• April 27, 2012  |  By

    Medicaid and CHIP Waiver Transparency Rules Take Effect Today: CMS Unveils New Waiver Website

  • As regular readers of Say Ahhh! know, CMS has issued final regulations on public input and transparency with respect to Section 1115 Medicaid and CHIP waivers. These rules have been a loooong time coming and much needed since 1115 waivers can be very consequential. And today, April 27th, 2012, the rules become effective.

    My last blog on this topic mentioned some of the highlights – a 30-day public comment period at the state level for which states must provide the full application they are planning to submit to the federal government. This may not sound like much, but as many state advocates have experienced, the waiver development process often leaves many frustrated people in its wake. Waiver “concept papers” often use general terms like “promoting personal responsibility” and promote apple pie reforms like “promoting efficiency and higher quality” without any meat on the bones to explain how this will be achieved. The rules also call for a federal comment period once the application is finalized and submitted. For a full description of what the new process will look like, please look at the brief I co-authored for the Kaiser Commission on Medicaid on the new requirements.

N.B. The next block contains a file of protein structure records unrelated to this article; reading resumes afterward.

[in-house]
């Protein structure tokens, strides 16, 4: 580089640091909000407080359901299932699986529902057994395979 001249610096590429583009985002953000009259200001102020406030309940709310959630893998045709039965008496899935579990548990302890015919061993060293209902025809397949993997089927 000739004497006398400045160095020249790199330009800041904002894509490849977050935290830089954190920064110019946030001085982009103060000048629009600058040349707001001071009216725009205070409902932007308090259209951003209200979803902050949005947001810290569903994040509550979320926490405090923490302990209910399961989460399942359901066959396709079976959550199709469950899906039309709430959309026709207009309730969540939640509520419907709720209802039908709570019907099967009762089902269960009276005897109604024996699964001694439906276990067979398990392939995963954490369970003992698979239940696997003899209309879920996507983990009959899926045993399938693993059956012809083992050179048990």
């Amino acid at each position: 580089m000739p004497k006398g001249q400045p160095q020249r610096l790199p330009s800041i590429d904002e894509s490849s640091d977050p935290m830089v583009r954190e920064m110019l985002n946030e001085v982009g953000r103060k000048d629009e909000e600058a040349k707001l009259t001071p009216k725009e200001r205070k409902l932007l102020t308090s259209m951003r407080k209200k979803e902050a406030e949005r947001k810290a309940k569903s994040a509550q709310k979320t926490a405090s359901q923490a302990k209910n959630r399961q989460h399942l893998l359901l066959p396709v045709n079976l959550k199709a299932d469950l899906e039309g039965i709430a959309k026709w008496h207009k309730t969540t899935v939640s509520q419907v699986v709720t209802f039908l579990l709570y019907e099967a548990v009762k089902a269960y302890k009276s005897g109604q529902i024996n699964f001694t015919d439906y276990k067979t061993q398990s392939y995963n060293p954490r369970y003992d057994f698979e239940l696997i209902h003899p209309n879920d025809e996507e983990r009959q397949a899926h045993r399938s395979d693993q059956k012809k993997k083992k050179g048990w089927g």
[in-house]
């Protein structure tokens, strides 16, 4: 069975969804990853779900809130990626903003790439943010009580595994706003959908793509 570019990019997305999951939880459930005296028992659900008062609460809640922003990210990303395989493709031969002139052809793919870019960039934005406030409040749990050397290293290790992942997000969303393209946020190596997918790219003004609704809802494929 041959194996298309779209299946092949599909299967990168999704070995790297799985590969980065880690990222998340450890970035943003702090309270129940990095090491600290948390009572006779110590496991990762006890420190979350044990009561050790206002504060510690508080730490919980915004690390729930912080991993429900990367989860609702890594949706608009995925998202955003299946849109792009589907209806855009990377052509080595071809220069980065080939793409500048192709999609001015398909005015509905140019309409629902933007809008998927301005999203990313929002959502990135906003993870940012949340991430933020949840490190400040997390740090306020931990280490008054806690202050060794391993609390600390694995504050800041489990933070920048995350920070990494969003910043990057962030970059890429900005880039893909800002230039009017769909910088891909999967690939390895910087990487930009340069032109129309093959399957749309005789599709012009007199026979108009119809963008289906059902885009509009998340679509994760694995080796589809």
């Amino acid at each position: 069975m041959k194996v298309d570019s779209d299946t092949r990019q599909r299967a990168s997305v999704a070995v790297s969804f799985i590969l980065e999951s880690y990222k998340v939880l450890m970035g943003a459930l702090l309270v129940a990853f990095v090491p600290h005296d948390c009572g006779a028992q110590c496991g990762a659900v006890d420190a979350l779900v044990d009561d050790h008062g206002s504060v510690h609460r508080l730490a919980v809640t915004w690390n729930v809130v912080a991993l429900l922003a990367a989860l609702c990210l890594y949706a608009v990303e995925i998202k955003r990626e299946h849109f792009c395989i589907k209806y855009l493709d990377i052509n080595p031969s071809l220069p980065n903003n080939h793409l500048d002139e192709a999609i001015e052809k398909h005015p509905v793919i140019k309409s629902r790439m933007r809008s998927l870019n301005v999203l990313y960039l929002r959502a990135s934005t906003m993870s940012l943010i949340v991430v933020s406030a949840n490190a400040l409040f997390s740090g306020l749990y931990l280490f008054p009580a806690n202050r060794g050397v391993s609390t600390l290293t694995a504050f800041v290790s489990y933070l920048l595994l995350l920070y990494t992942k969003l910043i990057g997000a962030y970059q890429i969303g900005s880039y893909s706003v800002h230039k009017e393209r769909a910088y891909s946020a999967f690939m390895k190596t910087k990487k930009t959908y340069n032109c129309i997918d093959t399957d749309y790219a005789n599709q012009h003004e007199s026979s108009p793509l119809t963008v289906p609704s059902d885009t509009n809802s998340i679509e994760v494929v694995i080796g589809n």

Another long time frustration of waiver watchers has been the inability to obtain reliable information from the federal government on what states had actually submitted waivers and what those waivers requested. Here too the situation looks to improve as well – CMS is unveiling a new website today which will include a comprehensive list of all waivers by state and their status (i.e. active, expired or pending).  And CMS has created a new Idea Factory” which allows for the public to comment on pending waivers in exciting new ways – Check it out!

    I am writing this on Thursday, April 26th and apparently three states, Kansas and New Mexico and Nevada are rushing to submit their waivers TODAY so that they can avoid the new requirements to seek careful input from their citizens. My daughter says they need to “suck it up” and play by the rules like everyone else. Then she asked,  “What are they afraid of???”

    Joan Alker
    is the Executive Director at the Center for Children and Families